Spearfishing and Free-diving Club Cofounder Shares Ocean Adventures

Fernando Gutierrez of Costa Mesa is the cofounder of OC Spearos, a nonprofit spearfishing and free-diving club.
Photo by James Chu.

How did you get into spearfishing?

I’ve always been into sport fishing. In 2008 in Laguna Beach, I saw this guy coming out of the water with a speargun in his hand, and he had a large halibut hanging from his waist. I was mesmerized.

When was OC Spearos formed?

I started the club in 2010, and the first year we had about 28 members. Now we have more than 300. We do monthly meetings and learn about topics related to spearfishing and lobster diving. We partner with Freediving Instructors International (FII) because the safety aspect is really important.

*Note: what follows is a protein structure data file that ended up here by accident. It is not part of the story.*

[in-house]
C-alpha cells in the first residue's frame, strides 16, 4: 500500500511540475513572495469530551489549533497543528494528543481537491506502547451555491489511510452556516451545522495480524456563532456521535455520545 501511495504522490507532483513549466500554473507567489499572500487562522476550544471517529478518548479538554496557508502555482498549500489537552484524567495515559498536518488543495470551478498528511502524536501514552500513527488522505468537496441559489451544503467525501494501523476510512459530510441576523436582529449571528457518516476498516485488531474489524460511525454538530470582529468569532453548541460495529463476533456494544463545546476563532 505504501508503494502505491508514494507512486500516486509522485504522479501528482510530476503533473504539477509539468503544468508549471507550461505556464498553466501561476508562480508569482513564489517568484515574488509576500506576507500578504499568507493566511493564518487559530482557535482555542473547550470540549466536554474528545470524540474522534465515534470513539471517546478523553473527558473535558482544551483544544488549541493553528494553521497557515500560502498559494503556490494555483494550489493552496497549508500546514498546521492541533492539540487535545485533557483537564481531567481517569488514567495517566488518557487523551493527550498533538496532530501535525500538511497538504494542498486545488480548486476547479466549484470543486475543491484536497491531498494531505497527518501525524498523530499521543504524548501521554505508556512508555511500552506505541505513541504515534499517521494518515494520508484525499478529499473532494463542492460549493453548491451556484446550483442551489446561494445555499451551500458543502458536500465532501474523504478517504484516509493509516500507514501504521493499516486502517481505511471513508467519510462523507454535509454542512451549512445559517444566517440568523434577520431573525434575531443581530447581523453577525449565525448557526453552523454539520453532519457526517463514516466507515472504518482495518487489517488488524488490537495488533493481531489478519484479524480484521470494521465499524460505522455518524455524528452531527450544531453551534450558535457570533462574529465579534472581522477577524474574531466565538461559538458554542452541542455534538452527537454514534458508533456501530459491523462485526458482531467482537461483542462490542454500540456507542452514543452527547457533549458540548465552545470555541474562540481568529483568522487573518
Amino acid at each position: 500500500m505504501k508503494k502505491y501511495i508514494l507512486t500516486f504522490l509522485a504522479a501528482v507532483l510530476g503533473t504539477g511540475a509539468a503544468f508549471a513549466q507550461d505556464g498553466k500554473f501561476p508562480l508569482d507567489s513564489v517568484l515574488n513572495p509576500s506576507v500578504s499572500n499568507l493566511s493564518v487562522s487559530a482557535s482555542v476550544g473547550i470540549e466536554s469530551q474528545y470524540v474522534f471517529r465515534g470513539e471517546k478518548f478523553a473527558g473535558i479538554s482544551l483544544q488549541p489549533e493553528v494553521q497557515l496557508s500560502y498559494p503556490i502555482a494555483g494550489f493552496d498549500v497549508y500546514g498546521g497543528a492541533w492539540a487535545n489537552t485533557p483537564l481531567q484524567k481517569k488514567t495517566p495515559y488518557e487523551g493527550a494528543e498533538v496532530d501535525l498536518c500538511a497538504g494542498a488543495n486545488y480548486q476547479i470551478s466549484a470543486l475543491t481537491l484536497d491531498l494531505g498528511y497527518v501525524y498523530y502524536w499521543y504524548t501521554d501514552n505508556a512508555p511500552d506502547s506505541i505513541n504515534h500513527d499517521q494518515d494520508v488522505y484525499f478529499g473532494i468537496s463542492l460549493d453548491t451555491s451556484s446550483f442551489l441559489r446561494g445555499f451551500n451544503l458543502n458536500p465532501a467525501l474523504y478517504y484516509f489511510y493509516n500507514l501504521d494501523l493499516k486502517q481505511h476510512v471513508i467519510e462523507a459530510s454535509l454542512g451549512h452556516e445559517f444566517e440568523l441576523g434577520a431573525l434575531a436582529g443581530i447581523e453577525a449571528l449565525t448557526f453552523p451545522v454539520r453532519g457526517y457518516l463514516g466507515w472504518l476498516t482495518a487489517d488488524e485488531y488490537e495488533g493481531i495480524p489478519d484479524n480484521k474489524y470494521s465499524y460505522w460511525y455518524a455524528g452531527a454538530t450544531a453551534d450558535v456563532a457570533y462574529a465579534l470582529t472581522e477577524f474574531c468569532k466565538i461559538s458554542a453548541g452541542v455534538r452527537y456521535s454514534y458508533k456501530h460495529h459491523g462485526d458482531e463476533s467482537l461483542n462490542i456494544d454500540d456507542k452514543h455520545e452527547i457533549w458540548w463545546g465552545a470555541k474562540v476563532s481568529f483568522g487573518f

Is it dangerous?

The No. 1 danger is shallow-water blackout, where you run out of oxygen and your brain shuts off. One of our members died in 2019, and we worked with his wife to start a memorial fund to provide scholarships to FII courses. I’ve had close calls where I was about to black out. When you’re under there and you have your prey in sight, you can forget how long you’ve been underwater and how far down you are.

Any other close calls?

I was diving off Catalina and had just shot my first mahi-mahi. A very large mako shark wanted my fish and swallowed the spear shaft with it. It coughed up both and decided that I was on its menu. It came at me three times, and I had nothing but my speargun to put between us. My boat was too far away, but luckily another one heard me and came to get me. I hopped up like I was Shamu. I’ve swum with so many sharks over the past 14 years, and this is the only incident I’ve ever had.

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